Originally posted at Governing.
By Penelope Lemov.
All eyes have been on the underfunding of public pension plans. But there is another side to the pension issue: How well are the investment arms of the plans doing, and what changes in strategy have pension portfolio managers made since the horrific losses of the Great Recession?
It is true that as of June 30, the assets of the 100 largest public employee retirement systems were the highest they have been since the federal government began tracking the information in 1968. State and local pensions now have $2.94 trillion under their belts, an 8.4 percent bump over the previous year. But a recent study by three University of Oxford scholars of U.S. equity recommendations from investment consultants between 1999 and 2011 found that the advice given was, as one of the authors put it, “worthless.” The three researchers — Howard Jones, Tim Jenkinson and Jose Vicente Martinez — found that, on average, the consultants’ recommendations underperformed their benchmarks by about 1 percent. In addition, a consultant’s past performance was not disclosed and the institutions using their advice were not taking track records into account.
According to a survey conducted in 2011 by Pensions & Investments, 94 percent of pension funds use a consultant. The fees run into the millions. California’s CalPERS, with assets of more than $265 billion, laid out $33 million for investment advice in 2012; the New York State and Local Retirement System, with assets around $164 billion, spent nearly $7 million in fees.
Investment performance and advice are high-profile topics on the portfolio side of pension systems. Some big systems — CalPERS is a case in point — have been rethinking their investment strategy and philosophy. In September, the CalPERS Board of Administration adopted a set of “investment beliefs.”When they were released, Chief Investment Officer Joe Dear noted that the beliefs “are another important step in the recovery of CalPERS, providing a clear direction and philosophy for investment decisions.”
I talked with Joe DeAnda, CalPERS’ information officer, about these new “beliefs” and the Oxford study’s findings. Here’s an edited transcript of our conversation.
Why did CalPERS decide to adopt these guidelines?
[These “beliefs” are] part of our asset liability management process. Asset manageability focuses on asset allocation but also takes into consideration risk and our liabilities on the pension side. It is a process that’s done every three years. The end result is that the board adopts a new policy portfolio with regard to asset class allocations, which will then feed into a review of the assumed rate of return in the first quarter of 2014. The 10 investment beliefs were adopted last month. That was purposefully done so the adopted beliefs can feed into the decisions that are made in December and early next year.
The beliefs were established to provide an overarching framework for decision-making. What had happened in the past is that staff — especially higher-level staff leading an asset class — would come into the investment office, maybe with different views of the investment world and how their particular asset class should be managed. So in addition to providing a framework, the beliefs are intended to help with continuity of philosophy within the investment office. As people come and go, we will still have that underlying set of beliefs about work in the investment office.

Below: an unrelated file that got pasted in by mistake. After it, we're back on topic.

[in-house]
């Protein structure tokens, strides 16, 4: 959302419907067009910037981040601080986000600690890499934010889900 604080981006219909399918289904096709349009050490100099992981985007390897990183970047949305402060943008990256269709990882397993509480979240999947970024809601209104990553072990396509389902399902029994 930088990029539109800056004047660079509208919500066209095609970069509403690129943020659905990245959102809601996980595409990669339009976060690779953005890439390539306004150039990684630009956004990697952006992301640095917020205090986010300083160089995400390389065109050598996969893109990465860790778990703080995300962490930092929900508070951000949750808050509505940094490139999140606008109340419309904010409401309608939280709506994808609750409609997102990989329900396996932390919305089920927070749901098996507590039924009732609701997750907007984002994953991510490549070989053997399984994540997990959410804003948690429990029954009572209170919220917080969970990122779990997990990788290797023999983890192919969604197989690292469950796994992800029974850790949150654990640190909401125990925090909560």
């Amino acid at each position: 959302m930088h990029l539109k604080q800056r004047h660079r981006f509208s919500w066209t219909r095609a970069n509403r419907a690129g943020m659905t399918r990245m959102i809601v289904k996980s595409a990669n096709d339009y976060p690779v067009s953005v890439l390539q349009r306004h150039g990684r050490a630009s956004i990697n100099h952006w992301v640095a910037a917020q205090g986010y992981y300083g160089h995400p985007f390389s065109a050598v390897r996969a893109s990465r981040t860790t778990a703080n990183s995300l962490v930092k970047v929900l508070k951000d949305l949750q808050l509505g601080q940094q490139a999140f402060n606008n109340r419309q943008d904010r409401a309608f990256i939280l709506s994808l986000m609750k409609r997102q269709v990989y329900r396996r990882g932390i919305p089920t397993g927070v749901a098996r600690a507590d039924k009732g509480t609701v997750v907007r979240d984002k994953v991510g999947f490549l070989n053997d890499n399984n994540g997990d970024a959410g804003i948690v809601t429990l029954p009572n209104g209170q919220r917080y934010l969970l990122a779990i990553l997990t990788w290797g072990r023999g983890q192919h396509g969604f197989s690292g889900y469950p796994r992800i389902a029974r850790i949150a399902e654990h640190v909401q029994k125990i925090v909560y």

How will the guidelines be implemented?
We looked at the policy that will govern the use of beliefs. That policy will be adopted this month. The draft policy on our website is pretty close to the final version. Staff recommended the policies that the board will be voting on. That will outline in great detail how the beliefs are intended to be used. They’re not meant to be a checklist for every decision that needs to be made. They are intended to be a higher-level framework for decision-making.
Is CalPERS the first to do this type of thing?
We’re one of the first at least. I think there’s another state fund that may have a set of beliefs. Some European funds do.
What do you see as the importance of writing a set of beliefs or investment guidelines?
Continuity is a large part of it, and having a more cohesive statement of our beliefs. Many of these beliefs had been articulated in different venues, but there was a feeling that it was important to really examine these statements and feelings and pull them together into one official document. There was a very involved process with staff, especially senior staff, with the board and with consultants to poll beliefs on different things. As this unfolded, there was more debate and discussion and they were able to hone in on a final set of beliefs.
The University of Oxford study claims there is subpar performance of most consultants and, more important, there is a lack of disclosure about this. Do the investment beliefs address the issue of holding consultants accountable and tracking their record?
One of the bullets under “Investment Belief 8” says, “CalPERS will balance risk, return and cost when choosing and evaluating investment managers and investment strategies.” Another states, “Transparency of the total costs to manage the CalPERS portfolio is required of CalPERS business partners and itself.”
There’s a general sense of cost efficiency, and we’ve done work across the portfolio to work with managers and leverage the most savings that we can. Certainly there’s a focus on cost. That’s been well documented, especially in private equity where we’ve tried to negotiate better terms. So it’s something we’re always aware of and thinking about. The second to last bullet says that we will “seek to reduce cost, risk and complexity related to manager selection and oversight.”
So in short, the answer is “yes.”